I enjoyed this book and look forward to reading more about the characters.

Recommended

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Roger Marsh Review: British Warships in the Age of Sail 1714 - 1792

British Warships in the Age of Sail 1714 - 1792We previously reviewed Rif Winfield's volume covering the period 1603 to 1714, published in the excellent series from Seaforth Publishing which details every single known British ship in service with the Royal Navy from 1603 to 1817, built, purchased or taken. As we said of the first volume, nothing quite like them exists.

The volume we are looking at this time is, chronologically, the second in the series as well as the second of them written by the author, covering the period from the accession in 1714 of King George I, shortly before the setting up of the first formal Establishment of 1719, through to 1792 under George III, the year before the outbreak of the French Revolutionary War. This time scale covers all the major naval wars of the eighteenth century except for the last one, taking us through an era when Britain consolidated her dominant position at sea and also became a major imperial power, in spite of the loss of her American colonies founded in the previous century.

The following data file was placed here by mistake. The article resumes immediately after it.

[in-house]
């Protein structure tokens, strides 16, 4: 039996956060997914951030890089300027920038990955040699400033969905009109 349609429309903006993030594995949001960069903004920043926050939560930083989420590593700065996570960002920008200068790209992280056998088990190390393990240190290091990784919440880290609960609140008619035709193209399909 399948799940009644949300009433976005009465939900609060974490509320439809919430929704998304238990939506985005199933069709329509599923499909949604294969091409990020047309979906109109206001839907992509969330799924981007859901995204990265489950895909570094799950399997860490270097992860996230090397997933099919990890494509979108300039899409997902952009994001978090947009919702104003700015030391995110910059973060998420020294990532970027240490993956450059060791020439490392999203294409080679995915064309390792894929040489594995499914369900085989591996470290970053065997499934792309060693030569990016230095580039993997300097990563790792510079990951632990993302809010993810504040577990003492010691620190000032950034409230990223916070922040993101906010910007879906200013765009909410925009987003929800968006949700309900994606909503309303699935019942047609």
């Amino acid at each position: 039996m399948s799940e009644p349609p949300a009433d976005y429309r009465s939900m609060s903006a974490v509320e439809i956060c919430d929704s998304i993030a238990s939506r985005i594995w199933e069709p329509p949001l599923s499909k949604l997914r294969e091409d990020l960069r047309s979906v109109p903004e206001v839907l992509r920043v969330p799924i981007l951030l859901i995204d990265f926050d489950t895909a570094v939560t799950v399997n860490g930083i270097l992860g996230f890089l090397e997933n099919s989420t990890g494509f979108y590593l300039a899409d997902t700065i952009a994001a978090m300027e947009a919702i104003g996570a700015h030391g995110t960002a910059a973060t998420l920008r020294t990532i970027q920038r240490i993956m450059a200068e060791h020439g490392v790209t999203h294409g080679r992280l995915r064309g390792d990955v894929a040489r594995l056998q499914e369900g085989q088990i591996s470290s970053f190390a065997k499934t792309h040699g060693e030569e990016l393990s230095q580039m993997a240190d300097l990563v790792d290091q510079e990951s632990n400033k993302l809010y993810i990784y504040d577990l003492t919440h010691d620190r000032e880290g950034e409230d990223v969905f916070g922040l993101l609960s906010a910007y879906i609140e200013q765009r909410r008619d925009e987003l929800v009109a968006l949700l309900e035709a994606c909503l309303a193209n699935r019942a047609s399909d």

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Roger Marsh Review: British Warships in the Age of Sail 1603 - 1714

British Warships in the Age of Sail 1603 - 1714Another volume in the excellent series of maritime books steadily being built up by Seaforth Publishing under the longestablished editorial team of Robert Gardiner and Julian Mannering, this impressive recent publication is one of three consecutive works by the wellknown Rif Winfield (perhaps known to readers as the author of such classic studies as The 50-gun Ship [1993], based on HMS Leopard — a lovely ship, even if one somewhat unpalatable both to US readers and to Patrick O'Brian's Captain Jack Aubrey!)